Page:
Cement Demand Awaiting Infra Push
In all countries of the world, the fortunes of the cement industry have been inexorably linked with infrastructure projects. An interesting information is that the share of national cement consumption in infrastructure vis-àvis housing, etc. depends a lot on the stage of development of an economy. When China´s per capita cement consumption peaked at 1,000 kg, it was at the crest of its infrastructure frenzy. Given that striking example, and given that India´s per capita consumption is now only at a paltry 190 kg, and with just about 25 per cent of that going towards infrastructure, the Indian cement players harbour justifiably high hopes that our infrastructure campaign will significantly push cement demand.
Other than a few sub-sectors of infrastructure such as Communications, most "hard" infrastructure assets are construction-intensive. And construction means consumption of building materials, of which steel and cement are the unquestionable leaders. In particular, assets like ports, concrete roads, railways/bridges, airports, power stations (and specially, hydropower units on dams) are huge guzzlers of concrete - and cement.
Therefore, it is only to be expected that the cement industry will eagerly look forward to the nation going on an infrastructure construction overdrive. From a per capita cement consumption of 200 kg to even 500 kg (leave alone the 1,000 kg of China) represents a huge headroom, a momentous opportunity for the industry, and my guess is that bulk of this additional consumption will be driven by infrastructure, in the coming 10 years.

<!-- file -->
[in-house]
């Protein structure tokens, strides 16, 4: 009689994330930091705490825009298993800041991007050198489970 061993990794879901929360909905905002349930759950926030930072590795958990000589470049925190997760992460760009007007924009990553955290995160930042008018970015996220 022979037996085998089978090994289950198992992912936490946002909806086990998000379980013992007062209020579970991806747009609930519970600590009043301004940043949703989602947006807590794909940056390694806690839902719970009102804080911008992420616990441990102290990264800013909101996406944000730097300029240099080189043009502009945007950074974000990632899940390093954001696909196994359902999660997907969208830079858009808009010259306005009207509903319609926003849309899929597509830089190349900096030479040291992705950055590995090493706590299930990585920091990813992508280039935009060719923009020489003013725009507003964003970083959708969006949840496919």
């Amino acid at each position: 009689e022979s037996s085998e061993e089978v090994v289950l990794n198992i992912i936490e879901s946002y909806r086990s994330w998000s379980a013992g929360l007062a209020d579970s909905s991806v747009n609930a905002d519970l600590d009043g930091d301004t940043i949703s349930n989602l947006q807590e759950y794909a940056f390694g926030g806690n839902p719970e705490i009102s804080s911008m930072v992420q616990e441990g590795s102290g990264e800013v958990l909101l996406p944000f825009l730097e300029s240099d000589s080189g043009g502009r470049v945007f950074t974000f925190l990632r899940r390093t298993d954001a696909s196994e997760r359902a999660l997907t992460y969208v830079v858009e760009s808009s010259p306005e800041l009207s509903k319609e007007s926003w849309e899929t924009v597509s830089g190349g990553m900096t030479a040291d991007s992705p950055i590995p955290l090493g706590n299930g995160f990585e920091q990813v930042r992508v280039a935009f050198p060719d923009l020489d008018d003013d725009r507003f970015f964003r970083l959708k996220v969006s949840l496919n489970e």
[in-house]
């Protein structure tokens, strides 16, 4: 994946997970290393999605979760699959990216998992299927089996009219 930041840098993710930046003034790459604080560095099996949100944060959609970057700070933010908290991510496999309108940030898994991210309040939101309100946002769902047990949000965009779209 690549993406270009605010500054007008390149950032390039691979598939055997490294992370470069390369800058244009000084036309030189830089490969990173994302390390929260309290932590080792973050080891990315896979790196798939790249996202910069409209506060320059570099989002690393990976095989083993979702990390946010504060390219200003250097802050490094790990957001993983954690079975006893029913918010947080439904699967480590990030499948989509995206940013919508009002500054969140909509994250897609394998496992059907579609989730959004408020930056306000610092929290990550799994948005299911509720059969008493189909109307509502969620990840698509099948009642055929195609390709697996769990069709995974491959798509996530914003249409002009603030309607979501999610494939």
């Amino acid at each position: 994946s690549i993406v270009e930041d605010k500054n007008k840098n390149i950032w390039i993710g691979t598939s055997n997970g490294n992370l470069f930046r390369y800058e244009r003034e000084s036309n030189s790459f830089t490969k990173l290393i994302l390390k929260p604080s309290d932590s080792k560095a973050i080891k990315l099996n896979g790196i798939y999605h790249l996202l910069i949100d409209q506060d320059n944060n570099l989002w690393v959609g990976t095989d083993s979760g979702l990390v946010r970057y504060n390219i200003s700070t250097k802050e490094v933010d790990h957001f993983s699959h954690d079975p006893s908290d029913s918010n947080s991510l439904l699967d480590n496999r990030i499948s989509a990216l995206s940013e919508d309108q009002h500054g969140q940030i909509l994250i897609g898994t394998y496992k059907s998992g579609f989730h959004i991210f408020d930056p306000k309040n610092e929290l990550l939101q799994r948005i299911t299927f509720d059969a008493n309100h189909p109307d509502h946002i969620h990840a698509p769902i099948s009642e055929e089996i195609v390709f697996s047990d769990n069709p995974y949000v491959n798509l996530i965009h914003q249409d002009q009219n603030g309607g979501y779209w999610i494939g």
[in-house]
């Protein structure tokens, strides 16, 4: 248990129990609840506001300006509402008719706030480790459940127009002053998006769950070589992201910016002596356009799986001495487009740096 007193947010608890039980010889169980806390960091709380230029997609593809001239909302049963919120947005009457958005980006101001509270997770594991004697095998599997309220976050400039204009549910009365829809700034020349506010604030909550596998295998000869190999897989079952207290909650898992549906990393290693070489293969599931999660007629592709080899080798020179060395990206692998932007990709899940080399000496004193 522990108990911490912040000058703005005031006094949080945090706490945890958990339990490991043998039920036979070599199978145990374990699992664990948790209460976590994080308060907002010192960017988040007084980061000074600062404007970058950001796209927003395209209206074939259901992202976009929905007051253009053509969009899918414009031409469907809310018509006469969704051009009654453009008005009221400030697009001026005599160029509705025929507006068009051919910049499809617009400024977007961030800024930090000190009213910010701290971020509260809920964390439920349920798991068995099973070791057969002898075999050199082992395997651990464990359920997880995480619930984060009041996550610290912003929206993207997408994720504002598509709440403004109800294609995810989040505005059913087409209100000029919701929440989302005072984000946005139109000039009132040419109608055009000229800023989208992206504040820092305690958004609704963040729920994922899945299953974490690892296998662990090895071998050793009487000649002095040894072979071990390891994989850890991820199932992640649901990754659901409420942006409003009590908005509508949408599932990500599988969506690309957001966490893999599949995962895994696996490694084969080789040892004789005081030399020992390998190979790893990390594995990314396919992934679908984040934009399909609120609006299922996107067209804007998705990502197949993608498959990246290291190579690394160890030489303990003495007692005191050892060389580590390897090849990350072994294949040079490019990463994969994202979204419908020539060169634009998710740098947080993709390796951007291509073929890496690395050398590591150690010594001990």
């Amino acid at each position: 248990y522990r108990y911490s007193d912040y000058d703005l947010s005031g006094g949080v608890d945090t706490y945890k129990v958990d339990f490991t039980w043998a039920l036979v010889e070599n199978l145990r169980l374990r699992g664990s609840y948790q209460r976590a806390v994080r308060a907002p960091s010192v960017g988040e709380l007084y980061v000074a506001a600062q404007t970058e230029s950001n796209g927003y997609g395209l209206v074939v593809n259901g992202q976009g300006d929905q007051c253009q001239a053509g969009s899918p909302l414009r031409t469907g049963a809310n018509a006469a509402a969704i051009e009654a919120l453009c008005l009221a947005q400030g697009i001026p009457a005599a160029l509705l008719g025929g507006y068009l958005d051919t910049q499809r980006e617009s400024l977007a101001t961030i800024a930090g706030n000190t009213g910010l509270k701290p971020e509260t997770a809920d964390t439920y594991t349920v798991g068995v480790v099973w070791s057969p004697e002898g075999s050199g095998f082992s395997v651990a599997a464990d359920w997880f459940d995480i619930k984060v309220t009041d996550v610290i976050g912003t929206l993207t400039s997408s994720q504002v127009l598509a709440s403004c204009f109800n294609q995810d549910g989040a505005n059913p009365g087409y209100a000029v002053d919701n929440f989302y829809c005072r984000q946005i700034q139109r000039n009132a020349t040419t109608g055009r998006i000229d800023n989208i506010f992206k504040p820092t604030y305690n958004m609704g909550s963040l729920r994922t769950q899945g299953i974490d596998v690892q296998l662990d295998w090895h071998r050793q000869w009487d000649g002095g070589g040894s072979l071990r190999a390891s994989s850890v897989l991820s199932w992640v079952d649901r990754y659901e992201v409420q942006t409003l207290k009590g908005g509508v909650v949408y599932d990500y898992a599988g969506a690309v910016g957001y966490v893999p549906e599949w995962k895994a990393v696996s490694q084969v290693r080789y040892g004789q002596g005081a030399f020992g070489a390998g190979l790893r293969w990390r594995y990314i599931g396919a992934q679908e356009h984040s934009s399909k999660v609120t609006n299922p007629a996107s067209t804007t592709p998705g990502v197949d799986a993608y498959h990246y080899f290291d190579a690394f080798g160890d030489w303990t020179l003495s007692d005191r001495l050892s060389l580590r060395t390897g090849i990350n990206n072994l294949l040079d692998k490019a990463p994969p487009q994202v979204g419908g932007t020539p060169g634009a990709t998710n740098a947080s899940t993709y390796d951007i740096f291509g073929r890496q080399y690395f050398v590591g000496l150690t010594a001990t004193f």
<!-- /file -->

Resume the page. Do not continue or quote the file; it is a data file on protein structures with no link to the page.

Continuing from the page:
I take up one example of potential consumption of cement - and intentionally, one that facilitates agriculture, just to drive home the point, that quite like Manufacturing and Services sectors depend on quality of infrastructure, for their competitiveness, our Agriculture also will make a difference, in terms of productivity and competitiveness, if supported by proper facilities like irrigation, rural roads, access to electricity and telecommunications, etc. Talking about irrigation, while only about half of our farmlands are irrigated today, of this only 30 per cent is irrigated by canals. It has been reported that the Government has earmarked some Rs 53 billion in the current fiscal itself, towards irrigation. Now irrigation canals, when lined with lean concrete lining, makes a lot of difference in preventing seepage and loss of transported water (which can be as much as 40 per cent of discharge), and also in the velocity of water, which in turn reduces the size of the canal for the same quantity of water, when compared with unlined canals! This is another positive and beneficial application of cement/concrete that we must promote on the basis of cost-benefit analysis.
We look froward to your views on this annual issue of Indian Cement Review, which celebrates the strong connect between Cement and Infrastructure.